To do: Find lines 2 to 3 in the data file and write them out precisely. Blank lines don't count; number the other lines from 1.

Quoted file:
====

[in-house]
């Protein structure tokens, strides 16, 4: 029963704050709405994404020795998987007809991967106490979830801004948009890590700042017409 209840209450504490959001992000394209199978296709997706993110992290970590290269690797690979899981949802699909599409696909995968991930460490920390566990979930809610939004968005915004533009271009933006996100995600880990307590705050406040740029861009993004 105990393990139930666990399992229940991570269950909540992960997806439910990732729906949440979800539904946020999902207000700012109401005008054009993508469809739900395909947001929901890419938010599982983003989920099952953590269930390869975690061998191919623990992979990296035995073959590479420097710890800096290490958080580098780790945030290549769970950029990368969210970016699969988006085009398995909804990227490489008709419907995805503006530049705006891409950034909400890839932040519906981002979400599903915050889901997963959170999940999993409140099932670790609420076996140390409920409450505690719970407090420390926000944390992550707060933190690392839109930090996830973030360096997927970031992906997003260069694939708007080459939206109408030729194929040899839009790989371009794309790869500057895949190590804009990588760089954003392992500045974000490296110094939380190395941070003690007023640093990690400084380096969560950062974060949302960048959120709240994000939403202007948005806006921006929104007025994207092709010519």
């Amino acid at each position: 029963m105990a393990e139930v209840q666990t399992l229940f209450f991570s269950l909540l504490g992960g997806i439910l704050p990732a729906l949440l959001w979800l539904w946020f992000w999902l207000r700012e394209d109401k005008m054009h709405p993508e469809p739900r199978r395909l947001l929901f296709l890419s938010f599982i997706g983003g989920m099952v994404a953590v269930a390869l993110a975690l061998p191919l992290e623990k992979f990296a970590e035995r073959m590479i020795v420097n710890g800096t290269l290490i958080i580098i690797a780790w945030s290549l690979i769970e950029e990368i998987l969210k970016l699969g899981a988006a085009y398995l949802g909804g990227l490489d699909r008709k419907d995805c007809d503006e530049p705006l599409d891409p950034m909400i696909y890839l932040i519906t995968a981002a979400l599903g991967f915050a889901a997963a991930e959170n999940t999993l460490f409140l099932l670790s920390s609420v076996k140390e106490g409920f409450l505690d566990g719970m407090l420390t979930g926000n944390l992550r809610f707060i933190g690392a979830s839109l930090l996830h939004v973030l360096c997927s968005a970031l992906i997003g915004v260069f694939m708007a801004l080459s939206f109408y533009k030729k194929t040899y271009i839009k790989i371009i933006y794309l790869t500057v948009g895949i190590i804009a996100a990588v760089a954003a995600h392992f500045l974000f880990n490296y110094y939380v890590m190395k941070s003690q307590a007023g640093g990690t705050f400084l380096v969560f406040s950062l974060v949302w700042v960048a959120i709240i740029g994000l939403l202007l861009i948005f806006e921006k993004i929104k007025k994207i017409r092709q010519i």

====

């Protein structure tokens, strides 16, 4: 029963704050709405994404020795998987007809991967106490979830801004948009890590700042017409 209840209450504490959001992000394209199978296709997706993110992290970590290269690797690979899981949802699909599409696909995968991930460490920390566990979930809610939004968005915004533009271009933006996100995600880990307590705050406040740029861009993004 105990393990139930666990399992229940991570269950909540992960997806439910990732729906949440979800539904946020999902207000700012109401005008054009993508469809739900395909947001929901890419938010599982983003989920099952953590269930390869975690061998191919623990992979990296035995073959590479420097710890800096290490958080580098780790945030290549769970950029990368969210970016699969988006085009398995909804990227490489008709419907995805503006530049705006891409950034909400890839932040519906981002979400599903915050889901997963959170999940999993409140099932670790609420076996140390409920409450505690719970407090420390926000944390992550707060933190690392839109930090996830973030360096997927970031992906997003260069694939708007080459939206109408030729194929040899839009790989371009794309790869500057895949190590804009990588760089954003392992500045974000490296110094939380190395941070003690007023640093990690400084380096969560950062974060949302960048959120709240994000939403202007948005806006921006929104007025994207092709010519």
């Amino acid at each position: 029963m105990a393990e139930v209840q666990t399992l229940f209450f991570s269950l909540l504490g992960g997806i439910l704050p990732a729906l949440l959001w979800l539904w946020f992000w999902l207000r700012e394209d109401k005008m054009h709405p993508e469809p739900r199978r395909l947001l929901f296709l890419s938010f599982i997706g983003g989920m099952v994404a953590v269930a390869l993110a975690l061998p191919l992290e623990k992979f990296a970590e035995r073959m590479i020795v420097n710890g800096t290269l290490i958080i580098i690797a780790w945030s290549l690979i769970e950029e990368i998987l969210k970016l699969g899981a988006a085009y398995l949802g909804g990227l490489d699909r008709k419907d995805c007809d503006e530049p705006l599409d891409p950034m909400i696909y890839l932040i519906t995968a981002a979400l599903g991967f915050a889901a997963a991930e959170n999940t999993l460490f409140l099932l670790s920390s609420v076996k140390e106490g409920f409450l505690d566990g719970m407090l420390t979930g926000n944390l992550r809610f707060i933190g690392a979830s839109l930090l996830h939004v973030l360096c997927s968005a970031l992906i997003g915004v260069f694939m708007a801004l080459s939206f109408y533009k030729k194929t040899y271009i839009k790989i371009i933006y794309l790869t500057v948009g895949i190590i804009a996100a990588v760089a954003a995600h392992f500045l974000f880990n490296y110094y939380v890590m190395k941070s003690q307590a007023g640093g990690t705050f400084l380096v969560f406040s950062l974060v949302w700042v960048a959120i709240i740029g994000l939403l202007l861009i948005f806006e921006k993004i929104k007025k994207i017409r092709q010519i």